Preston Campbell

From Wikipedia, the free encyclopedia
Jump to: navigation, search
This article is about the Australian rugby league player. For the Virginia (U.S) Supreme Court justice, see Preston W. Campbell.
Preston Campbell
Preston Campbell (24 October 2008).jpg
Training with the Aboriginal Dreamtime Team, 2008 \
Personal information
Nickname Presto[1]
Born (1977-06-07) 7 June 1977 (age 37)
Inverell, New South Wales, Australia
Playing information
Height 167 cm (5 ft 6 in)
Weight 73 kg (11 st 7 lb)
Position Hooker, Fullback, Five-eighth, Halfback
Club
Years Team Pld T G FG P
1998 Gold Coast Chargers 14 4 0 0 16
1999–02 Cronulla-Sutherland 54 24 24 0 144
2003–06 Penrith Panthers 96 43 220 1 613
2007–11 Gold Coast Titans 103 15 35 0 130
Total 267 86 279 1 903
Representative
Years Team Pld T G FG P
2005–07 Country Origin 3 0 0 0 0
2008 Dreamtime Team 1 0 0 0 0
2010 Indigenous All Stars 1 0 0 0 0
Source: NRL Stats, RLP, Yesterday's Hero

Preston Campbell, (born 7 June 1977 in Inverell, New South Wales) is an Indigenous Australian former professional rugby league footballer who played for the Gold Coast Titans of the National Rugby League. A New South Wales Country and Indigenous Dreamtime team representative five-eighth or fullback, he previously played for the Cronulla-Sutherland Sharks before moving to the Penrith Panthers with whom he won the 2003 NRL Premiership.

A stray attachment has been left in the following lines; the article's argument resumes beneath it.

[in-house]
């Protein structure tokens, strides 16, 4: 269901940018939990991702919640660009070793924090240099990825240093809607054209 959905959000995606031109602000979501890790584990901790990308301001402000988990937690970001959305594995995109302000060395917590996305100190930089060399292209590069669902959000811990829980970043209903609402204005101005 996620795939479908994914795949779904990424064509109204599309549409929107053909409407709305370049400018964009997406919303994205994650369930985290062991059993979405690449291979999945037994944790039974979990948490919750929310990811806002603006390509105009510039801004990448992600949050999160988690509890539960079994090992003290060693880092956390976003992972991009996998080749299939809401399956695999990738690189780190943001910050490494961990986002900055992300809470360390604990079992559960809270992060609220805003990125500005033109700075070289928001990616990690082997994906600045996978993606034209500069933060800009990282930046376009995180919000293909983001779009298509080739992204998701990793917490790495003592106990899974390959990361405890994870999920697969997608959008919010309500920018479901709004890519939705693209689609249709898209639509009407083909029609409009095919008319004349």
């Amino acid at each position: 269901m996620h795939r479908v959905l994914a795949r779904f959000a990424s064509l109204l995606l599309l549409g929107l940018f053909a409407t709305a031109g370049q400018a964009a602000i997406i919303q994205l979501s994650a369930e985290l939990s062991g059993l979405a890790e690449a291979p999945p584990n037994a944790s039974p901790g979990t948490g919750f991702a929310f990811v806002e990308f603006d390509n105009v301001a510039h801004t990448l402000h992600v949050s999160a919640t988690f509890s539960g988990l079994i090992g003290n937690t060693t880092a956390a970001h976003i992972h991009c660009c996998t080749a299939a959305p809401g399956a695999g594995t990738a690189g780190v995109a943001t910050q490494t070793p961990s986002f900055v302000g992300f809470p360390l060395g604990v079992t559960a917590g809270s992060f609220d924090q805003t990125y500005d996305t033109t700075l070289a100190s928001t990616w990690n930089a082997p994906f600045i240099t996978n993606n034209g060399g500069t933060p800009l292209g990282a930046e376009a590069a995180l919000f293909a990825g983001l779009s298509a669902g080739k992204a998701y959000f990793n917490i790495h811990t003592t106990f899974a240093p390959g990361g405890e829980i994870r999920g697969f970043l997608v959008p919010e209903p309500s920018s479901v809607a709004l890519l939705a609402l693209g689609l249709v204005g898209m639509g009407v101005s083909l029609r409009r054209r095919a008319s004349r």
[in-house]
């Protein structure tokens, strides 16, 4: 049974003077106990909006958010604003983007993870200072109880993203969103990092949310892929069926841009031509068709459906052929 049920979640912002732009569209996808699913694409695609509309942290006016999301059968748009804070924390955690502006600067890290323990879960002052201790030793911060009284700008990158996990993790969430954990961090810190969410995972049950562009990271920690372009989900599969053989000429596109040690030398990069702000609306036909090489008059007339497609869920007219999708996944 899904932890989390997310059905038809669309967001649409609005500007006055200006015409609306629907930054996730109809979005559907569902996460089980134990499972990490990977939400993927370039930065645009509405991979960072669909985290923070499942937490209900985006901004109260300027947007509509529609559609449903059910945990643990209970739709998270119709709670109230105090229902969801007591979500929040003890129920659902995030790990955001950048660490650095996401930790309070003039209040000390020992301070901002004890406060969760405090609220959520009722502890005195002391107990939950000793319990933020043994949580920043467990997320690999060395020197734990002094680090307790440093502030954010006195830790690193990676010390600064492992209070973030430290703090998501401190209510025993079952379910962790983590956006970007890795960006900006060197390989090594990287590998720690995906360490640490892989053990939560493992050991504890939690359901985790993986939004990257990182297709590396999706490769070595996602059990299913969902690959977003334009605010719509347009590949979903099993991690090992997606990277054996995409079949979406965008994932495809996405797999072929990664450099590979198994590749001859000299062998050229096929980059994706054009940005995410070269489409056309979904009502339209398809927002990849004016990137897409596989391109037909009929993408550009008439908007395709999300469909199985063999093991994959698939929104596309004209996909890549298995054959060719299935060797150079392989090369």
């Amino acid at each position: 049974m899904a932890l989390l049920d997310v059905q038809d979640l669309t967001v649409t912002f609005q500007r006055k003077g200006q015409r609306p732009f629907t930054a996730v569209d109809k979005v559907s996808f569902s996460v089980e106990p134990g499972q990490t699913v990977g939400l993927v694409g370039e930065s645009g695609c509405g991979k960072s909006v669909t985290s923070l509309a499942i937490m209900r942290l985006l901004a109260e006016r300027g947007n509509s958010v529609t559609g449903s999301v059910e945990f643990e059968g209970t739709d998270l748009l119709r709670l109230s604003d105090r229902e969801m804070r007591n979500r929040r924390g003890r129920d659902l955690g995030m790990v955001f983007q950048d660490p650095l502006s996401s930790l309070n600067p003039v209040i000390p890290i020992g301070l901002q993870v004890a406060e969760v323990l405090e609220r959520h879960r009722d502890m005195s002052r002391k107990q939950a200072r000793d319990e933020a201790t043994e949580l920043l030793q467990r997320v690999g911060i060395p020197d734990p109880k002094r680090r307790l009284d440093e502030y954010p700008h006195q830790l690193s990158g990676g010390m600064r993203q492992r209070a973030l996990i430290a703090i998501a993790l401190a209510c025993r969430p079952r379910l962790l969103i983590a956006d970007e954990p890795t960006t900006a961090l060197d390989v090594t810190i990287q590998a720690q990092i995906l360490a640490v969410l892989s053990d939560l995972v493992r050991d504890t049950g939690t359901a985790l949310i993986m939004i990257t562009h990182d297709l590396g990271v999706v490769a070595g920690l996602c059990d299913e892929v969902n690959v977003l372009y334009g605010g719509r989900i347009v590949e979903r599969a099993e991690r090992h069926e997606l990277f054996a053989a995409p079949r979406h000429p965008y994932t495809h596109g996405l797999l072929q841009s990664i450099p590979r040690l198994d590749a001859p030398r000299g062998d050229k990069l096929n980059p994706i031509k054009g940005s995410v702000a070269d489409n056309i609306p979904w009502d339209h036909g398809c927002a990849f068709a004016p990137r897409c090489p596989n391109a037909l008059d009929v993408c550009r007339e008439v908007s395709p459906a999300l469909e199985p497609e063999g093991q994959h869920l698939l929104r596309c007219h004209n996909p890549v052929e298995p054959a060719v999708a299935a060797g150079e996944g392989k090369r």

Playing career[edit]

Early career[edit]

Campbell started his rugby league career with the Inverell Hawks junior club and made his NRL debut with the Gold Coast Chargers in 1998 as a fullback. The Chargers were disbanded at the end of the season.

Cronulla Sharks[edit]

Preston moved on to play for the Cronulla Sharks in 1999. He spent the first two seasons biding his time in reserve grade and occasionally filling in for injuries in first grade. It was in 2001 that he showed what he was capable of with his feats as a replacement fullback for the injured David Peachey. His electrifying speed and side-step combined with his diminutive stature and humility quickly endeared him to Cronulla fans.

It was expected by some that he would eventually return to the lower grades until he was needed again but coach John Lang had other ideas. Clearly Campbell was too talented to be wasted playing in reserve grade. With the return of David Peachey, he was no longer needed at fullback and Cronulla was struggling without a recognised halfback. Finding the solution to two problems Lang pencilled in Campbell for the halfback role. Combining with David Peachey and pivot Adam Dykes, the trio formed a devastating combination on the field as Cronulla pushed forward and made a serious bid for its 2001 finals campaign including one memorable game when Premiership favourites the Newcastle Knights were soundly beaten by the Sharks.

At the end of 2001, Preston Campbell was awarded the Dally M Player of the Year, beating Andrew Johns, the Newcastle Knights captain, by one point and became Cronulla's third Dally M medallist.